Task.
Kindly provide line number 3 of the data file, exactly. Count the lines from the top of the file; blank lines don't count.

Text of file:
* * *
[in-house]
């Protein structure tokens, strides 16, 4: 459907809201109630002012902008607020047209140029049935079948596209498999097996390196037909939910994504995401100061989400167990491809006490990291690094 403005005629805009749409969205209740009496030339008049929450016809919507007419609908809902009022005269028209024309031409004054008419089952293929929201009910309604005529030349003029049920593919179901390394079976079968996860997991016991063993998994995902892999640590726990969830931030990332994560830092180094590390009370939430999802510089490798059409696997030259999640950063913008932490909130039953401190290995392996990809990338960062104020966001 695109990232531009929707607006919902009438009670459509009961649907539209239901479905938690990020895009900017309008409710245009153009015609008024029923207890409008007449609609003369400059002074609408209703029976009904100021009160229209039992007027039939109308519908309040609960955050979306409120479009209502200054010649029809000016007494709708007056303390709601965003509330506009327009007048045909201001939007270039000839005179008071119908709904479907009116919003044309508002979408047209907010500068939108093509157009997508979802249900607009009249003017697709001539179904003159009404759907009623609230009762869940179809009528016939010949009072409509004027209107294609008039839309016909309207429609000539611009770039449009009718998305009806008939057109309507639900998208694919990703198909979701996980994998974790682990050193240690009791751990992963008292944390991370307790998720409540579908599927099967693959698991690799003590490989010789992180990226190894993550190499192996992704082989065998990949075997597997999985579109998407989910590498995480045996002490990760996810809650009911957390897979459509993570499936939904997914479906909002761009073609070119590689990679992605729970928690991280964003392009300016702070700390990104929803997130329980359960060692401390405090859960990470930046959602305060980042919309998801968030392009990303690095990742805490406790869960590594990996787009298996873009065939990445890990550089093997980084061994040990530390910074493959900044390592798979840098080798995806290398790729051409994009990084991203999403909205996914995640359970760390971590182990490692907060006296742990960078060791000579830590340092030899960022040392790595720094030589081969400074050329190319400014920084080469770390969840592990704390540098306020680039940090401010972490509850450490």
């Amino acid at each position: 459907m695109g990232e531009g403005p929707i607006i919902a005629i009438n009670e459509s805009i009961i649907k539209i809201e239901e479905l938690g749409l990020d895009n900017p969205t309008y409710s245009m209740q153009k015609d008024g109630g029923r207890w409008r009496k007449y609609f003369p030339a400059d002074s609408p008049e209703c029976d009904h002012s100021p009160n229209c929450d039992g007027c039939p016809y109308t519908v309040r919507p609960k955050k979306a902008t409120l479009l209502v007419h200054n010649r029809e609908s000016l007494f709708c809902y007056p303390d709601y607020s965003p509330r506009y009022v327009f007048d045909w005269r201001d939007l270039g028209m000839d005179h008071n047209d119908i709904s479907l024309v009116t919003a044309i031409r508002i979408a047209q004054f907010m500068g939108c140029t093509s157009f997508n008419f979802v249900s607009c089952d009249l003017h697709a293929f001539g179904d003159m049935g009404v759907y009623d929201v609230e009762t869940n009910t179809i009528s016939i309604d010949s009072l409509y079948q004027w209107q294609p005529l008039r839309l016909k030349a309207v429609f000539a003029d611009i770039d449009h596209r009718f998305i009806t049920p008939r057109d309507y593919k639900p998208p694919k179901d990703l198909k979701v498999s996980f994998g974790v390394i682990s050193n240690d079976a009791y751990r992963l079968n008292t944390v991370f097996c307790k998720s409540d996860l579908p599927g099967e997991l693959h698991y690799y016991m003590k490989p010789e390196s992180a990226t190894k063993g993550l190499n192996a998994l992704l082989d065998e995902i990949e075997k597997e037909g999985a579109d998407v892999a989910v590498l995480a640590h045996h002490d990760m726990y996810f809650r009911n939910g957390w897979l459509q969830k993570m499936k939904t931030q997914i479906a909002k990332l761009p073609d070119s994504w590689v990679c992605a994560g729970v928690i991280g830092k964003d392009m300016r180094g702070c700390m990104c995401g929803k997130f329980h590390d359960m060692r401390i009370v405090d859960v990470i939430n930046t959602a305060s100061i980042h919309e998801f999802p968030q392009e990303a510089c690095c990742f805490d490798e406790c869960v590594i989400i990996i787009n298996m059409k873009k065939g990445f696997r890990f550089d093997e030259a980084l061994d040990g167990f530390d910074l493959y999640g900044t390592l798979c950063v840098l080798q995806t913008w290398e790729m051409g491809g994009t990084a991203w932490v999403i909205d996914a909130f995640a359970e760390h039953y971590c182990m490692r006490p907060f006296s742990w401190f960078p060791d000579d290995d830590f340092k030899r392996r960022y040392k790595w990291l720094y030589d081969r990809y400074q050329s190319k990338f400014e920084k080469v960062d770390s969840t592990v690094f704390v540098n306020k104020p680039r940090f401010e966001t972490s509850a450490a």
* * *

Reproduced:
């Amino acid at each position: 459907m695109g990232e531009g403005p929707i607006i919902a005629i009438n009670e459509s805009i009961i649907k539209i809201e239901e479905l938690g749409l990020d895009n900017p969205t309008y409710s245009m209740q153009k015609d008024g109630g029923r207890w409008r009496k007449y609609f003369p030339a400059d002074s609408p008049e209703c029976d009904h002012s100021p009160n229209c929450d039992g007027c039939p016809y109308t519908v309040r919507p609960k955050k979306a902008t409120l479009l209502v007419h200054n010649r029809e609908s000016l007494f709708c809902y007056p303390d709601y607020s965003p509330r506009y009022v327009f007048d045909w005269r201001d939007l270039g028209m000839d005179h008071n047209d119908i709904s479907l024309v009116t919003a044309i031409r508002i979408a047209q004054f907010m500068g939108c140029t093509s157009f997508n008419f979802v249900s607009c089952d009249l003017h697709a293929f001539g179904d003159m049935g009404v759907y009623d929201v609230e009762t869940n009910t179809i009528s016939i309604d010949s009072l409509y079948q004027w209107q294609p005529l008039r839309l016909k030349a309207v429609f000539a003029d611009i770039d449009h596209r009718f998305i009806t049920p008939r057109d309507y593919k639900p998208p694919k179901d990703l198909k979701v498999s996980f994998g974790v390394i682990s050193n240690d079976a009791y751990r992963l079968n008292t944390v991370f097996c307790k998720s409540d996860l579908p599927g099967e997991l693959h698991y690799y016991m003590k490989p010789e390196s992180a990226t190894k063993g993550l190499n192996a998994l992704l082989d065998e995902i990949e075997k597997e037909g999985a579109d998407v892999a989910v590498l995480a640590h045996h002490d990760m726990y996810f809650r009911n939910g957390w897979l459509q969830k993570m499936k939904t931030q997914i479906a909002k990332l761009p073609d070119s994504w590689v990679c992605a994560g729970v928690i991280g830092k964003d392009m300016r180094g702070c700390m990104c995401g929803k997130f329980h590390d359960m060692r401390i009370v405090d859960v990470i939430n930046t959602a305060s100061i980042h919309e998801f999802p968030q392009e990303a510089c690095c990742f805490d490798e406790c869960v590594i989400i990996i787009n298996m059409k873009k065939g990445f696997r890990f550089d093997e030259a980084l061994d040990g167990f530390d910074l493959y999640g900044t390592l798979c950063v840098l080798q995806t913008w290398e790729m051409g491809g994009t990084a991203w932490v999403i909205d996914a909130f995640a359970e760390h039953y971590c182990m490692r006490p907060f006296s742990w401190f960078p060791d000579d290995d830590f340092k030899r392996r960022y040392k790595w990291l720094y030589d081969r990809y400074q050329s190319k990338f400014e920084k080469v960062d770390s969840t592990v690094f704390v540098n306020k104020p680039r940090f401010e966001t972490s509850a450490a």